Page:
He is ceaselessly working at the reconstruction of the universe. Under Him, and in Him, all things,' both visible and invisible, however contrary they may be to each other, are working together, not for a partial good end, but for a wholly good, an eternally good, end. The final order of universal being cannot suddenly be constructed and perfected ; but the eternal harmony of the Divine Nature will crown itself with victory at last in the completed ha nonies of all wills, all creatures, and all elements.'

The author then proceeds to show how this universal restoration is to be effected ; but want of space compels us to reserve this for another notice.


SAMUEL SIMPSON, Wesleyan Minister.

That zealous body of Christians, the Methodists, in all their various branches, has yielded thousands and tens of thousands of earnest Christians, and been one great symptom of the new life of the New Dispensation.

Some of the best New Churchmen have previously been Methodists : witness the two Hindmarshes (father and son), Smith, Hawkins, and others, down to the Rev. Mr. Keyes, of America, so fervent and useful at the present day. A really good Methodist is a heavenly-minded Christian, and is charmed at the clearer light upon doctrinal matters and on the Word which is presented in the Church of the New Jerusalem.

This has been the case lately at Swanston Abbott, in Norfolk, where quite a number of Methodists have received the light of the New Church, and formed & Society giving every sign of spiritual-mindedness and progress. Instead of rejoicing at this, the Rev. Mr. Simpson, lately in that district, but now removed to Yorkshire, lectured against the new movement, and has printed the substance of his lectures in the pamphlet named above.

It is abundantly evident that he knows very little upon the subject. He surmises and supposes on almost every point; he does not know this and he does not know that, which is very evident. He has skimmed over a portion of the True Christian Religion, given a little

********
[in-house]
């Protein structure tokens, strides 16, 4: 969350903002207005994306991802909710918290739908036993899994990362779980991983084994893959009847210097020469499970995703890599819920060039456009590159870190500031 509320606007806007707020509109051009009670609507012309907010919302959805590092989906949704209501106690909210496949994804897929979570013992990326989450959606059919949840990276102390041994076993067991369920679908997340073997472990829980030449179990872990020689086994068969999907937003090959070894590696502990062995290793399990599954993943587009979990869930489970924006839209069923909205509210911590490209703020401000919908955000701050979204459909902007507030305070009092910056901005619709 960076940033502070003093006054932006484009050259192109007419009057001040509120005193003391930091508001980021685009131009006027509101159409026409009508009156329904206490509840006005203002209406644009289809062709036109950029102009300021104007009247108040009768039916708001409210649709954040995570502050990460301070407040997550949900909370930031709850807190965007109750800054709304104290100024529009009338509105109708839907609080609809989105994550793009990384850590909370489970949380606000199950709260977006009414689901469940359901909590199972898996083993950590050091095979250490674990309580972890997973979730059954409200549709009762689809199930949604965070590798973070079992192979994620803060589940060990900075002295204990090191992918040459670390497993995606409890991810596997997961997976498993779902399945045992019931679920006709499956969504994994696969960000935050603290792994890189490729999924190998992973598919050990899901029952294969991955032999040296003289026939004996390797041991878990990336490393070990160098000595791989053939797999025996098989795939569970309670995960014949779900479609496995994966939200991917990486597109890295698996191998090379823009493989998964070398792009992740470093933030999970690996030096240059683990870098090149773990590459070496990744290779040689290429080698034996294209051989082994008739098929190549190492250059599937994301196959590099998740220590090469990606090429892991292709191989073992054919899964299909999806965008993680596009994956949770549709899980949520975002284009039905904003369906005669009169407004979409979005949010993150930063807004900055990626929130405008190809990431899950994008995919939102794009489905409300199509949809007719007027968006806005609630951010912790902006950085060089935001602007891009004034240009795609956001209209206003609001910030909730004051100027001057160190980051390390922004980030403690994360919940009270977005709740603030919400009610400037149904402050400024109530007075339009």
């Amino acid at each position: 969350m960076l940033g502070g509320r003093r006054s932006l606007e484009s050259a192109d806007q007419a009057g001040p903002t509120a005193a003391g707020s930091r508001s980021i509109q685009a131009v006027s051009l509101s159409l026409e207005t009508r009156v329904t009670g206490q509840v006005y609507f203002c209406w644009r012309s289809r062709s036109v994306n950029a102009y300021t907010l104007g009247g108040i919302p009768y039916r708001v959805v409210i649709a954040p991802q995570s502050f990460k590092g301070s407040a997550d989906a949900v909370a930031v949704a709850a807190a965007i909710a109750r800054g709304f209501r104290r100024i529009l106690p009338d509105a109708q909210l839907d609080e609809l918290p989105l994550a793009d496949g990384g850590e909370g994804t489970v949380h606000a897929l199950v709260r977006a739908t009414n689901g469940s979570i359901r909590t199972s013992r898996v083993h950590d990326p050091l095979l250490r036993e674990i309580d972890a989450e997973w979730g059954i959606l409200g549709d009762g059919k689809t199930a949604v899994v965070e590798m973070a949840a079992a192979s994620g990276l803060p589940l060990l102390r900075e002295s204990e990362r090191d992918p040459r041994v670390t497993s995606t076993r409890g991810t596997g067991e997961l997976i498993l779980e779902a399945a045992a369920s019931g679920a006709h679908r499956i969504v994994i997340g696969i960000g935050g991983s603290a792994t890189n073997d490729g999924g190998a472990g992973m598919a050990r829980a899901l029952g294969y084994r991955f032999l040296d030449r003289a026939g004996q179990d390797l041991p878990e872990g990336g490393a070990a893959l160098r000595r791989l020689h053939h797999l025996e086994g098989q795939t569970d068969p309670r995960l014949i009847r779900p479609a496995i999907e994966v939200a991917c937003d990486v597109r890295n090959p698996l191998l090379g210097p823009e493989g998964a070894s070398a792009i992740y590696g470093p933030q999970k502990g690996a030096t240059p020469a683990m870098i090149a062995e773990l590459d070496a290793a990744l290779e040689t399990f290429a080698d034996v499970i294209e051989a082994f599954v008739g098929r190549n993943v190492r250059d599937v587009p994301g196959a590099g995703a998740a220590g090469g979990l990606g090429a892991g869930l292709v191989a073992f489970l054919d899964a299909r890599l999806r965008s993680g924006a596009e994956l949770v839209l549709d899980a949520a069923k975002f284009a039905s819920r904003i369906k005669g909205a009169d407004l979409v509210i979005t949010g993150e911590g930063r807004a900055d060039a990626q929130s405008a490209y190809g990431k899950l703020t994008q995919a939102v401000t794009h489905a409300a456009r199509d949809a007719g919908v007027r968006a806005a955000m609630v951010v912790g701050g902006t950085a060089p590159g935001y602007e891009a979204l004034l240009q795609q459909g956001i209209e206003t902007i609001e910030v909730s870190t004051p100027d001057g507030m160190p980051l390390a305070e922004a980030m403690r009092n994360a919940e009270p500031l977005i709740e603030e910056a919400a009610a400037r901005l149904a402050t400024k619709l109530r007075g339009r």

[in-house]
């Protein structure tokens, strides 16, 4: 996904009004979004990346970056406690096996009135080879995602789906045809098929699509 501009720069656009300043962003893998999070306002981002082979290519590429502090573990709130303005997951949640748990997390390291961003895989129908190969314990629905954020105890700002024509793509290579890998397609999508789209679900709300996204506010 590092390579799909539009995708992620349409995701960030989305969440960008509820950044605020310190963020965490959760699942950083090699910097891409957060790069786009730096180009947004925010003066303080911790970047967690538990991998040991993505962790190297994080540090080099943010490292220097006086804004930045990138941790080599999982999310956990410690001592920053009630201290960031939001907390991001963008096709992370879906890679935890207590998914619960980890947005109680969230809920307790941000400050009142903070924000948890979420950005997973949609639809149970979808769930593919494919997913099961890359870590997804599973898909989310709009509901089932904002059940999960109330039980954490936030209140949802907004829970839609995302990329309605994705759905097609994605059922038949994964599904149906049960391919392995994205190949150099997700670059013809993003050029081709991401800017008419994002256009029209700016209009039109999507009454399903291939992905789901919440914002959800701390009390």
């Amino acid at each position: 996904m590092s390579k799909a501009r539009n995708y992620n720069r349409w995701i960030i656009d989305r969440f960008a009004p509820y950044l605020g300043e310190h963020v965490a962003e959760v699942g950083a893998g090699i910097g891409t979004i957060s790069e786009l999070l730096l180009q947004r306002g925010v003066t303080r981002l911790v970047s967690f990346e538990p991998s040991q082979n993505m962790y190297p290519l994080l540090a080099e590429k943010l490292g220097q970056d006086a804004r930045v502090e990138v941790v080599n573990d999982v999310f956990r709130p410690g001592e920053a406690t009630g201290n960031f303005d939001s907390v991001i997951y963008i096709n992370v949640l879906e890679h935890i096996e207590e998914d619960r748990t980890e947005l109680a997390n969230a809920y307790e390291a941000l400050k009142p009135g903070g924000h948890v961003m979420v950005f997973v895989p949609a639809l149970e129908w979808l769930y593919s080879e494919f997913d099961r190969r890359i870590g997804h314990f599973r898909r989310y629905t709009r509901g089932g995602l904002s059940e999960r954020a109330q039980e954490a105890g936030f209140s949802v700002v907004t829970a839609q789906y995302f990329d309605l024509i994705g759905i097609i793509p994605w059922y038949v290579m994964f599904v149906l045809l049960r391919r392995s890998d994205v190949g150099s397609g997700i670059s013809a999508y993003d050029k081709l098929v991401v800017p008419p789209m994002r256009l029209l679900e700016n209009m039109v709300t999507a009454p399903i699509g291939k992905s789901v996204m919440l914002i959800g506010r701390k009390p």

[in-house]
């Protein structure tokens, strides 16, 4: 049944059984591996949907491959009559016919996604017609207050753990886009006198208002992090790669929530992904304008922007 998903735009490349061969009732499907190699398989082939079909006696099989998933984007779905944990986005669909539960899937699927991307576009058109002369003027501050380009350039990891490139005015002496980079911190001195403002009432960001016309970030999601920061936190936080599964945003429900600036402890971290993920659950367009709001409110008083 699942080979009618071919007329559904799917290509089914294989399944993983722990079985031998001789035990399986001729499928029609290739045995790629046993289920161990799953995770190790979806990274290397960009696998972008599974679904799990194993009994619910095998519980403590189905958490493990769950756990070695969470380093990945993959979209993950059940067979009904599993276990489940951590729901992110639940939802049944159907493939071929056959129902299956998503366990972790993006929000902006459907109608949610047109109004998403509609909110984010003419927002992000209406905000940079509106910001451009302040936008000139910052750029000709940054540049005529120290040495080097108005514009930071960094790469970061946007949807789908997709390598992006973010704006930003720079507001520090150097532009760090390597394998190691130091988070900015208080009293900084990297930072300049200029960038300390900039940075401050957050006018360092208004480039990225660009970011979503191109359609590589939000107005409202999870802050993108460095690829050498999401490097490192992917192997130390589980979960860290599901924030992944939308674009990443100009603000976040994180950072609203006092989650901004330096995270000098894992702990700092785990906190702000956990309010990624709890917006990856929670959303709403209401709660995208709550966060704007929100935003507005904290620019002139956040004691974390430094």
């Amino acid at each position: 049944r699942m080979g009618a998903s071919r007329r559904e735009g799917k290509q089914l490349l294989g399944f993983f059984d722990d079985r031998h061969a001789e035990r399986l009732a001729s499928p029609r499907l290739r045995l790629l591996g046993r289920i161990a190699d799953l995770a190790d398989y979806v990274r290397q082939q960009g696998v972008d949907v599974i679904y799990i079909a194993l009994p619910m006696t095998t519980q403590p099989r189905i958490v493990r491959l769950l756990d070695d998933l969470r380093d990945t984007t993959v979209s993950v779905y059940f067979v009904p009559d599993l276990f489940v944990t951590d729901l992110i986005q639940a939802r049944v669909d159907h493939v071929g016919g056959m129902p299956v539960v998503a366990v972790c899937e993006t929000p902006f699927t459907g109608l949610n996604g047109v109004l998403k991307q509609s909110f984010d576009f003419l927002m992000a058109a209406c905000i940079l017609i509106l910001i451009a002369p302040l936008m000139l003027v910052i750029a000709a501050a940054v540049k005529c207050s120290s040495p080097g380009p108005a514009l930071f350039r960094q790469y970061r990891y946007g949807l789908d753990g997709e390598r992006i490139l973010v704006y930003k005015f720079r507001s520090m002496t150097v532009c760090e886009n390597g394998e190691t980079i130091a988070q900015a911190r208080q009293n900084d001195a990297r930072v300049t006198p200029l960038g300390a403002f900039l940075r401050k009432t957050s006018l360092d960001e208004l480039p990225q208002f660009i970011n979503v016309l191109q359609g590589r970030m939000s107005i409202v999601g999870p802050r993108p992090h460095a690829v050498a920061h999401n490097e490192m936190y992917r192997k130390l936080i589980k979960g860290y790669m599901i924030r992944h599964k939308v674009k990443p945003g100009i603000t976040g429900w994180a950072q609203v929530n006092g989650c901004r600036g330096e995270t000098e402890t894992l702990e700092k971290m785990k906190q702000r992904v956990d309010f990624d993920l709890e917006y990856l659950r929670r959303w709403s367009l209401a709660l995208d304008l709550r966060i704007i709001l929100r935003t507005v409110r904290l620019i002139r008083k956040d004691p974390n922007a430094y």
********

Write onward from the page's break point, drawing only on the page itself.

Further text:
from the index of the Apocalypse Revealed, slightly glanced at Heaven and Hell (Giles' Spiritual World), and Who are these New Church People? but evidently given no deep thought to any part of what he touches ; and one can only wonder at his taking so much trouble to prove how little he knows.

There are plenty of those unamiable words in the pamphlet which all thoughtful persons now judge to be as contrary to good sense and good manners as they are to a spirit of meekness ; but there is in reality nothing worthy of refutation, and we can only commend to his serious reflection the words of another Methodist preacher, who took the wiser course of reading and thinking more deeply before he spoke :-"During the three years which have elapsed since I severed my ecclesiastical connection with Methodism, I have experienced su sensibly the advantages which may be derived from the study of that remarkable system of Christian doctrine and spiritual philosophy first given to the world in the writings of Emanuel Swedenborg, that I can do no less than commend this system to all whose candid attention I can secure. I cherish, too, a peculiar regard for the ministry and members of the Methodist Church. It was in no spirit of unkindness that I withdrew from their fellowship, but rather with deep regret that with my new views of Christian doctrine I could not consistently remain with them. I still hold them, therefore, in grateful remembrance, and shall ever deem myself a debtor to Methodism for unspeakable spiritual benefits, as well as for many genial and generous friends. I know of no more suitable way of recognizing these obligations than to direct my former associates, if I can, to that precious heritage of spiritual truth which is found in the writings of the New Church."-KEYES' Wesley and Swedenborg.